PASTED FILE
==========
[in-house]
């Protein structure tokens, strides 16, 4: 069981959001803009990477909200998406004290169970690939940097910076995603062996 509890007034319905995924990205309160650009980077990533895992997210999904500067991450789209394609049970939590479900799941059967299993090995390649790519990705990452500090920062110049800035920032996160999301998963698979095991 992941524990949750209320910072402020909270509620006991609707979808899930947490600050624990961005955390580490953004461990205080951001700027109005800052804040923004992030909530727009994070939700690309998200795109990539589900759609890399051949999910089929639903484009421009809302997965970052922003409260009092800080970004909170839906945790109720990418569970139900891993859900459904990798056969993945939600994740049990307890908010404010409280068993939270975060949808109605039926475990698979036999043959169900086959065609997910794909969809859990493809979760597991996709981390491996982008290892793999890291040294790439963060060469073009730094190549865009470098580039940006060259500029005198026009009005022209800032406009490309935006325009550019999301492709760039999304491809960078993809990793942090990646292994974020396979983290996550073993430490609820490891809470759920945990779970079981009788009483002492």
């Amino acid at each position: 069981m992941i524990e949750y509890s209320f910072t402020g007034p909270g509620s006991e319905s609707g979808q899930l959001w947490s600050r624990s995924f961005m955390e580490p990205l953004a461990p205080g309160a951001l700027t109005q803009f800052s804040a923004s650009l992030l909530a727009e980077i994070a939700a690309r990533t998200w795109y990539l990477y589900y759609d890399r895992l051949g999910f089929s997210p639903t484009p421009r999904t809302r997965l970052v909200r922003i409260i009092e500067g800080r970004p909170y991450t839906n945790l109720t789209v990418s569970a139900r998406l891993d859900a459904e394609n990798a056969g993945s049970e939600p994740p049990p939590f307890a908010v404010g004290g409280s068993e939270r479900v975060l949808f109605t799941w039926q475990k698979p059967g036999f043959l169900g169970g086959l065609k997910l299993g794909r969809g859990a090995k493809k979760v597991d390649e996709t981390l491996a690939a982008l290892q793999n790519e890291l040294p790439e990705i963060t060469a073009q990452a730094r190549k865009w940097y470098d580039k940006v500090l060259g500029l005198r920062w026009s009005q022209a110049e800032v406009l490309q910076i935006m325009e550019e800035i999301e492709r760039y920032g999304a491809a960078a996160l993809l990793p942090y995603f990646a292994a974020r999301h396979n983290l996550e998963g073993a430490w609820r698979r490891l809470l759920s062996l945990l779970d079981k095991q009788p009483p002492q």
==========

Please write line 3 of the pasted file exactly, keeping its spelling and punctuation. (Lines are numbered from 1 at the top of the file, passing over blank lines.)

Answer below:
């Amino acid at each position: 069981m992941i524990e949750y509890s209320f910072t402020g007034p909270g509620s006991e319905s609707g979808q899930l959001w947490s600050r624990s995924f961005m955390e580490p990205l953004a461990p205080g309160a951001l700027t109005q803009f800052s804040a923004s650009l992030l909530a727009e980077i994070a939700a690309r990533t998200w795109y990539l990477y589900y759609d890399r895992l051949g999910f089929s997210p639903t484009p421009r999904t809302r997965l970052v909200r922003i409260i009092e500067g800080r970004p909170y991450t839906n945790l109720t789209v990418s569970a139900r998406l891993d859900a459904e394609n990798a056969g993945s049970e939600p994740p049990p939590f307890a908010v404010g004290g409280s068993e939270r479900v975060l949808f109605t799941w039926q475990k698979p059967g036999f043959l169900g169970g086959l065609k997910l299993g794909r969809g859990a090995k493809k979760v597991d390649e996709t981390l491996a690939a982008l290892q793999n790519e890291l040294p790439e990705i963060t060469a073009q990452a730094r190549k865009w940097y470098d580039k940006v500090l060259g500029l005198r920062w026009s009005q022209a110049e800032v406009l490309q910076i935006m325009e550019e800035i999301e492709r760039y920032g999304a491809a960078a996160l993809l990793p942090y995603f990646a292994a974020r999301h396979n983290l996550e998963g073993a430490w609820r698979r490891l809470l759920s062996l945990l779970d079981k095991q009788p009483p002492q």